Unboxing: Watir-Webdriver

In this latest Unboxing Sean Robbins explores Watir-Webdriver, a browser automation tool for effective cross-browser testing.
Sean Robbins

About Unboxing

Unboxing is our regular feature where someone at Box UK spends a few hours playing with a new framework, library, tool or technique and blogs about his or her experience.


Although the Watir-Webdriver browser automation tool has been available for some time, it’s still very much in active development. We have been using it at Box UK for our automated tests, where it’s quickly become an invaluable tool so I thought I’d write a brief introduction to it, to highlight some of the things that make it so useful.

What is it?

According to the Watir-Webdriver github page, it is a ‘Watir implementation on Webdriver’. This is a fair description but it obviously assumes you know what both Watir and Webdriver are. So what is it really?

Watir (pronounced ‘water’) stands for ‘Web Application Testing in Ruby’. Watir started out life as an IE automation tool but has since grown into a family of related tools for different browsers such as FireWatir (for Firefox), SafariWatir and OperaWatir. The tools in the Watir ‘family’ use a common API for accessing page elements which are scripted using Ruby.

Webdriver is a framework for automated testing of web applications.  Webdriver has adopted the approach of supporting the most suitable control to automate each browser from one common interface. The Webdriver project has merged with Selenium and is a key component of the current Selenium 2.0 development.

So in essence, Watir-Webdriver provides the Watir API for accessing page elements as an interface to Webdriver. This means there is now one common Watir tool for all Webdriver supported browsers – IE, Firefox, Chrome and the headless HTML Unit browser. But that’s enough description for now – let’s take a look at what the tool can do.

Getting to grips

OK, I’m going to have to ‘fess up here. We’ve been using Watir-Webdriver for a while so it’s not exactly new to me. That said, I have installed it on a number of environments so I know that getting started with the tool is relatively straightforward. Assuming Ruby is already installed it should be a case of running the following on the command line:

The gem should handle installing its dependencies (such as the selenium-webdriver gem), so once the installation is completed the user should be good to go for Firefox and IE.

For the Chrome and HTML Unit headless browsers, the installation and running is a little trickier. For Chrome support you’ll need to download the Chromedriver server from http://code.google.com/p/selenium/downloads/list and install it by adding it to your path.

For the HTML Unit headless browser, the Selenium Standalone jar is needed from http://code.google.com/p/selenium/downloads/detail?name=selenium-server-standalone-2.0b2.jar. The server will need to be running before the HTML Unit driver can be used. It is possible to call this from within the script itself though.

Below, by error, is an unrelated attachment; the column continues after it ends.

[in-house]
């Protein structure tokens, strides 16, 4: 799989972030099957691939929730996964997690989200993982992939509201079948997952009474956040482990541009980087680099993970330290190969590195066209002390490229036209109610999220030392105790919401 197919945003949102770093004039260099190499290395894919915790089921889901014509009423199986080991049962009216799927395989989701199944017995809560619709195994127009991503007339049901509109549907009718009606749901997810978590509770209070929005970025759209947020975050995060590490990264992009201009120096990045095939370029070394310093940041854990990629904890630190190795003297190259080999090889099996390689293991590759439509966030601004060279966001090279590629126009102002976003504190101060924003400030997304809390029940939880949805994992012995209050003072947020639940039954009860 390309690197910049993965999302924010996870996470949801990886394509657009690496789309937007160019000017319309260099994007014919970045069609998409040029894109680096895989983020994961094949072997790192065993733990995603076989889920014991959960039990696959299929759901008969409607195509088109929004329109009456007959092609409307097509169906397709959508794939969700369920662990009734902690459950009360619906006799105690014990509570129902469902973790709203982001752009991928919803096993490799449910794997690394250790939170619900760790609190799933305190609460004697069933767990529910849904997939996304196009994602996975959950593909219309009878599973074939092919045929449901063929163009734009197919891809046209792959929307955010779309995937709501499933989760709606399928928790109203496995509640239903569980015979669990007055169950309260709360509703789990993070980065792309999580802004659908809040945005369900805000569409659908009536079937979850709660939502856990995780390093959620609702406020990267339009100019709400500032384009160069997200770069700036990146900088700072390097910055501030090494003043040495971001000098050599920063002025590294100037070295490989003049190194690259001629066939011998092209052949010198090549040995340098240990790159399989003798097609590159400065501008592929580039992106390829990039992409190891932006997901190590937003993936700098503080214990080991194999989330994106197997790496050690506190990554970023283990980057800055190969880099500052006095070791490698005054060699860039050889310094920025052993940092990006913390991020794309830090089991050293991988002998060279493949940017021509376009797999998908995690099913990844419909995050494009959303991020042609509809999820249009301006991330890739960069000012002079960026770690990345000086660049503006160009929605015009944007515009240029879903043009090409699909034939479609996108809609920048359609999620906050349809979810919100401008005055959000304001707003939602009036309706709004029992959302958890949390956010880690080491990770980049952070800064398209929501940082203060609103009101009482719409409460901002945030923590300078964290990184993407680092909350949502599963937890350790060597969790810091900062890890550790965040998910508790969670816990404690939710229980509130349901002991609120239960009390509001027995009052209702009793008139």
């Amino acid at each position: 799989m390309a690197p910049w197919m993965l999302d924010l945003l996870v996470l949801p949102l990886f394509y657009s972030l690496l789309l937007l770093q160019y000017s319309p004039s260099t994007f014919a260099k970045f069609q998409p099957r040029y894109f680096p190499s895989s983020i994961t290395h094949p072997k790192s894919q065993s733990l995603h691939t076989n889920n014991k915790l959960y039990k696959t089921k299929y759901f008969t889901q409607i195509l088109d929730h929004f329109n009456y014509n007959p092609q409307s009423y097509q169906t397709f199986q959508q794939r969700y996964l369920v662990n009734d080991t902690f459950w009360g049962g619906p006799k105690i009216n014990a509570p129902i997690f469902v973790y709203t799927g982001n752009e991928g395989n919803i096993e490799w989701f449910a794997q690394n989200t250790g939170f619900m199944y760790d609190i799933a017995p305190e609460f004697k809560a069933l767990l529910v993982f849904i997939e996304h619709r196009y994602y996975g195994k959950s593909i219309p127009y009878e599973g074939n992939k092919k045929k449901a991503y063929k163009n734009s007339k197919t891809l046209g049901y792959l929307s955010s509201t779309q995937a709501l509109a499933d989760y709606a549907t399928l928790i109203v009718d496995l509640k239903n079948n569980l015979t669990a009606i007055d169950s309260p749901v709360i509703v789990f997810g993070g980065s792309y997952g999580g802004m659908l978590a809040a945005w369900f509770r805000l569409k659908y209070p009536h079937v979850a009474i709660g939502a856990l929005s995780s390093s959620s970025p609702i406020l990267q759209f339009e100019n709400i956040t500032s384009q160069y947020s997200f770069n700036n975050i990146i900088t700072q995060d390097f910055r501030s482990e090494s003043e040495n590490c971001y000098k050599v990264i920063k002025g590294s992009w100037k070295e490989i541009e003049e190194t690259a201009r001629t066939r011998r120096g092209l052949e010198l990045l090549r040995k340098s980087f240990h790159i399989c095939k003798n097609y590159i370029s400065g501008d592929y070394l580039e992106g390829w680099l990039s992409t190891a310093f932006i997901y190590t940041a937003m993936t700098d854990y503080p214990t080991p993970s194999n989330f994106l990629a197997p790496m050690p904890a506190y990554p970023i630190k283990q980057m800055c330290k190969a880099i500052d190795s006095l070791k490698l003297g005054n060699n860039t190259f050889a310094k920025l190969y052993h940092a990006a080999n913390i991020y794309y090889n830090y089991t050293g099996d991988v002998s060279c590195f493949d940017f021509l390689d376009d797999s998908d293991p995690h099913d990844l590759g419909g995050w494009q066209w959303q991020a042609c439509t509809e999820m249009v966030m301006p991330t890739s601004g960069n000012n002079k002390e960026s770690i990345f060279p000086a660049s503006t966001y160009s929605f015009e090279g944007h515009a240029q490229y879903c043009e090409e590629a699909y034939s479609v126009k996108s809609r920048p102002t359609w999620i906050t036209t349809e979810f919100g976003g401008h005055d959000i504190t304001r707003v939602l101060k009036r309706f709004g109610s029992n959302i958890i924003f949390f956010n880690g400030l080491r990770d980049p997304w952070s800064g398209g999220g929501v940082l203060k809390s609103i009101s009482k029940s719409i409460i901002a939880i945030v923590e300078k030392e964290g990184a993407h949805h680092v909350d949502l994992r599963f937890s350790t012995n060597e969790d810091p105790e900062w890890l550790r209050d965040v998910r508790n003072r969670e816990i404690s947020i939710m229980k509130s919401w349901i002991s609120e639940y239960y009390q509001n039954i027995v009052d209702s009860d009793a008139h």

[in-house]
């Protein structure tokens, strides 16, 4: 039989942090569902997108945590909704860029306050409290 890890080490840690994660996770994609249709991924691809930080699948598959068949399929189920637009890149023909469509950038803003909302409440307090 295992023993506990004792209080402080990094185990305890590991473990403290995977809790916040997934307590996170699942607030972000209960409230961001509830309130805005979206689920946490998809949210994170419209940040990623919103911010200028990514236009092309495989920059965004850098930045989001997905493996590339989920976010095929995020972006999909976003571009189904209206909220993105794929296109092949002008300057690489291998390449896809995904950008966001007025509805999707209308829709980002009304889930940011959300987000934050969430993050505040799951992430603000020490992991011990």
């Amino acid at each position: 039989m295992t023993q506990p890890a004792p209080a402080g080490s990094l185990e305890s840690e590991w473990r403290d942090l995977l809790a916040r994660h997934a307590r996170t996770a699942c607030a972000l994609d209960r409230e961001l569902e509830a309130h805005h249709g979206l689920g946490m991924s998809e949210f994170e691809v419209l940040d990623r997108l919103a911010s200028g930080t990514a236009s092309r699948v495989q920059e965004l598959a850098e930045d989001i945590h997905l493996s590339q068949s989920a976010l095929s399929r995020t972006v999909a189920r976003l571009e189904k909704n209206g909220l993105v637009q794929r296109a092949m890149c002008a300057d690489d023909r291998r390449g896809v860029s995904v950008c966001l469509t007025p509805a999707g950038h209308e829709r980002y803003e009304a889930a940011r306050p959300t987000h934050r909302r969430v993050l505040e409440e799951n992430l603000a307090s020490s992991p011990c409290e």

The equivalent of the ‘Hello World’ app in the browser automation world is a Google search script, so I’ll start with exactly that:

To run the script in IE or Chrome it is just a case of changing the: Firefox to: IE or: Chrome and the script will run just the same.

To get the same script to run in HTML Unit, I find that the best option is to launch the Selenium Standalone server from within your script, like so:

One of the benefits I’ve noticed about using Watir-Webdriver is that when possible, Webdriver uses native OS events. This means that handling JavaScript events in the browser can be a lot easier than it was with Watir. For example, the standard .click action provided will, on Windows and Linux environments, fire the same event as a user mouse click

Webdriver’s interaction with browser elements offers some significant advantages over other automation tools I’ve used. For example, Watir’s handling of JavaScript WYSIWYGs such as TinyMCE was always slightly tricky. Watir-Webdriver can handle these types of UI elements with relative ease – it’s possible to write to a TinyMCE Frame with little fuss, such as in the following script:

There’s a known issue that prevents this script from running successfully with Chromedriver and I couldn’t get this to play nicely with HTML Unit (although I didn’t really expect it to) but compared to some previous solutions for automating applications that use these sorts of JavaScript heavy interfaces, Webdriver seems to be a real advance.

Going deeper

The concern with using software that is still in development such as Watir-Webdriver is whether or not it is really ready for use on a real project. We’ve been using it extensively since January at Box UK and our experience has been that it is stable enough for day to day use, particularly for use with Firefox.

There are some features that were available in Watir that aren’t yet available in Watir-Webdriver. Notably for me, the ability to attach to an open browser window is missing. That said, adding Watir-Webdriver to our test automation toolkit hasn’t prevented us from using Watir when we’ve needed to. Personally, I’m now using Watir-Webdriver as my browser automation tool of choice.

Want to see more of Watir-Webdriver?

If you’re already a Watir user and considering trying Watir-Webdriver, it’s worth checking the comparison with the 1.x API


For all things related to Watir, I recommend Alistair Scott’s WatirMelon blog at http://watirmelon.com and these posts in particular which discuss Watir-Webdriver:



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